See Elderly, page 7

    CubaNews (ISSN 1073-7715) is published monthly by Luxner News Inc. © 2005. All rights reserved. Subscriptions: $429/year. For subscription or edito- rial inquiries, call us at (301) 365-1745, send a fax to (301) 365-1829 or e-mail us at [email protected]

    Congress fires opening salvo in bid to reverse Bush crackdown on Cuba trade

    For older Cubans squeezed out of tight job market, life is a constant struggle

  • 2 CubaNews ❖ May 2005

    Congress — FROM PAGE 1 from Cuban financial institutions to American banks to facilitate sales.

    “With our farmers and processors facing difficult times, and some shippers and ports relying heavily on Cuban trade, it is perplex- ing that bureaucrats, still stuck in a Cold War mentality, continue to try and curb one-way export markets,” said Craig.

    His legislation would also ease visa restric- tions on Cuban government officials who wish to travel to the United States to negotiate farm sales, and also make it easier for American farmers to get U.S. permission to travel to Cuba.

    In addition, the legislation would repeal a U.S. law that gave Bacardi, a company owned by Cuban exiles, the edge in a trademark fight with Havana Club Holdings, a joint venture between the Cuban government and French liquor giant Pernod Ricard.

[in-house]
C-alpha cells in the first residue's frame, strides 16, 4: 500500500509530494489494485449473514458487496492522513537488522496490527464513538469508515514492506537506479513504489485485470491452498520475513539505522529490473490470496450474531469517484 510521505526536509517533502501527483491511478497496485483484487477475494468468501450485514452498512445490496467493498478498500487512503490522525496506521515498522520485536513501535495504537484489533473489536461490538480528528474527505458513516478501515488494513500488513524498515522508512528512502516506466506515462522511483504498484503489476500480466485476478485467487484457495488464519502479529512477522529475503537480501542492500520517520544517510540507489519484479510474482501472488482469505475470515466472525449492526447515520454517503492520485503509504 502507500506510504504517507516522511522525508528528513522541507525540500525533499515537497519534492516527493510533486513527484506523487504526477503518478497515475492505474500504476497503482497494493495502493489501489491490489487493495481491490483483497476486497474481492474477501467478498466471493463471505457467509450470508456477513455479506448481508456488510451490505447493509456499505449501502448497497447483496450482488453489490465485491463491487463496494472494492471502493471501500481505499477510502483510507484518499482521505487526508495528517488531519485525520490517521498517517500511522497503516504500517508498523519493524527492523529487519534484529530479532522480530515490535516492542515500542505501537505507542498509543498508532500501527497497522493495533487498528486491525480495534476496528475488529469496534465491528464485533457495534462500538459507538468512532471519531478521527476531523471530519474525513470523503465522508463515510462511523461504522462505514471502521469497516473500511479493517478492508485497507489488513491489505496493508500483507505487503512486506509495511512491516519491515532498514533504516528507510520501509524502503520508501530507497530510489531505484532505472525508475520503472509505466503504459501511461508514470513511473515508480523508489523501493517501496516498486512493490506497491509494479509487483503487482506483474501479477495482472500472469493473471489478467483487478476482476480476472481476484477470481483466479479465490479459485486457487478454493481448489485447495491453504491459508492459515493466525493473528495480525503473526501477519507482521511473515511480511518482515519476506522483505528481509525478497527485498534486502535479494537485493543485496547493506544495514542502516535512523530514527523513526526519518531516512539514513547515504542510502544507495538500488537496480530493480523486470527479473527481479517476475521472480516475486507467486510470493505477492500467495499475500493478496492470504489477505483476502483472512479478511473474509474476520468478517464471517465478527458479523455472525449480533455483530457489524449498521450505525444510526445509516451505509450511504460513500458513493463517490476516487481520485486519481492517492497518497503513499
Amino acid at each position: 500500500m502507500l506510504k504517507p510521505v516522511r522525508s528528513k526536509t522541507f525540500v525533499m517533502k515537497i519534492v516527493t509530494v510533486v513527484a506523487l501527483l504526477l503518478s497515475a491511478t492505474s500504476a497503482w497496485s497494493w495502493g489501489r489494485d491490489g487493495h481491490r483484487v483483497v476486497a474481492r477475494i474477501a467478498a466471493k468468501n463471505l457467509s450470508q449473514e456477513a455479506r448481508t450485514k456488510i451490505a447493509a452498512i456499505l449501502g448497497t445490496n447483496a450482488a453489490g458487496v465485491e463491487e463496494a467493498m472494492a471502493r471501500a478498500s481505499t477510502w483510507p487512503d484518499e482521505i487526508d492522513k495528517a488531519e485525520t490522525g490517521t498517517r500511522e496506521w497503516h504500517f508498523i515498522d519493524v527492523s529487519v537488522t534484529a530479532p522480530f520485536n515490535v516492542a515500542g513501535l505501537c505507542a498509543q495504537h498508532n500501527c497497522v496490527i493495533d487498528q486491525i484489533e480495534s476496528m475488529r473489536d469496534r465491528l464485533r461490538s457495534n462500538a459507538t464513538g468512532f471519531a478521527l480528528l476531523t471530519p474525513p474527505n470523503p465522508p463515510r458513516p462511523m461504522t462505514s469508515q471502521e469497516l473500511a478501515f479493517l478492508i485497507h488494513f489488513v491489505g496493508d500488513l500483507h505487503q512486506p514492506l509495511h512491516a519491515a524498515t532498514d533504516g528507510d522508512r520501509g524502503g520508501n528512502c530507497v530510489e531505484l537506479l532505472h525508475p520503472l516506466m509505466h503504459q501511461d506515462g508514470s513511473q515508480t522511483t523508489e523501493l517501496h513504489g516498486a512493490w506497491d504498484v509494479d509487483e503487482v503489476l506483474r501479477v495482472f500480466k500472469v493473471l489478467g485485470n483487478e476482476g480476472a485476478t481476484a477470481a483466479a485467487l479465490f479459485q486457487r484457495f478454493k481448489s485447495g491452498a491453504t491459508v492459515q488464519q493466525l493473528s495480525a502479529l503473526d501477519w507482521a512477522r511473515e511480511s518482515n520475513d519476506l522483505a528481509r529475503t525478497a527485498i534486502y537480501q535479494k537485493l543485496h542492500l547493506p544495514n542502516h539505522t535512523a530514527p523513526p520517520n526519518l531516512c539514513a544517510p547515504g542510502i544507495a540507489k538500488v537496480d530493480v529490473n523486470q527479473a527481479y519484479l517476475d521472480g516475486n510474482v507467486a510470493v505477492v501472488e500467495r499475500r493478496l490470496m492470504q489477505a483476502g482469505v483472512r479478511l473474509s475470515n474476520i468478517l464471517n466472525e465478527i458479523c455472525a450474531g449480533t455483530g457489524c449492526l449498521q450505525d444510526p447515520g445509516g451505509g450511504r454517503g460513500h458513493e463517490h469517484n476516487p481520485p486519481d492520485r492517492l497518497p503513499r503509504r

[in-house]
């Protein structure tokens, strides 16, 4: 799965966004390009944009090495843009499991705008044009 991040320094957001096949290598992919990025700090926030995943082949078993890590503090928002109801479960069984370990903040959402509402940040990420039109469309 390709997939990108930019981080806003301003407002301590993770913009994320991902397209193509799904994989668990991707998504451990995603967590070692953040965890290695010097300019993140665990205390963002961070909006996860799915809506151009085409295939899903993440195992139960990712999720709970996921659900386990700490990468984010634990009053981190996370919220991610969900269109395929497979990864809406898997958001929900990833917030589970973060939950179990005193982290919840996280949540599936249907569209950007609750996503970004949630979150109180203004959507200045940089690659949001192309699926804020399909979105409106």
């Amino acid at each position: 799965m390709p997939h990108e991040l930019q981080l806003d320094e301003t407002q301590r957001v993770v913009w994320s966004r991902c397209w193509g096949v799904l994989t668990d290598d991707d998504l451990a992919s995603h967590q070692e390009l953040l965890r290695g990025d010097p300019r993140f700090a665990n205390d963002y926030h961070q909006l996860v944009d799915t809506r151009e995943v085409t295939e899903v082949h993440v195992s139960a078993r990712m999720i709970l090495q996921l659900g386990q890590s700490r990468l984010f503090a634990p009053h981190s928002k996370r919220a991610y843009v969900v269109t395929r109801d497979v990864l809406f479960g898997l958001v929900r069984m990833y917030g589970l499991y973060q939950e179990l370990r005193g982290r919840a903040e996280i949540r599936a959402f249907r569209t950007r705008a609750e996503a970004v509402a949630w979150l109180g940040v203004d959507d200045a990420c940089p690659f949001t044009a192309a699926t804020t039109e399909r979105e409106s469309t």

There was an attempt to introduce the Craig bill to the Senate’s supplemental spend- ing bill. But its backers were persuaded that the Chambliss amendment — being more modest in scope — would have a greater chance of passing. Now supporters for easing trade restrictions on Cuba are scrambling for a new strategy.

    “At this point, we’re just trying to figure out what our next step is,” Chris Garza, a lobbyist

    for the American Farm Bureau Federation, told CubaNews.

    The most likely move is to try to attach the legislation to one of the 13 spending bills that would fund the federal government next year, and which are supposed to be passed by the Oct. 1 start of the new fiscal year, Garza said.

    Sen. Richard Lugar (R-IN) seems to be weighing whether to hold a long-scheduled hearing on Craig’s bill in the Senate Foreign Relations Committee, which Lugar chairs. That would give the bill publicity and help shore up support for the legislation.

    But a spokesman for the Foreign Relations Committee said Lugar hadn’t made a decision yet. Lugar opposes unilateral sanctions but has largely kept out of the dispute over Cuba.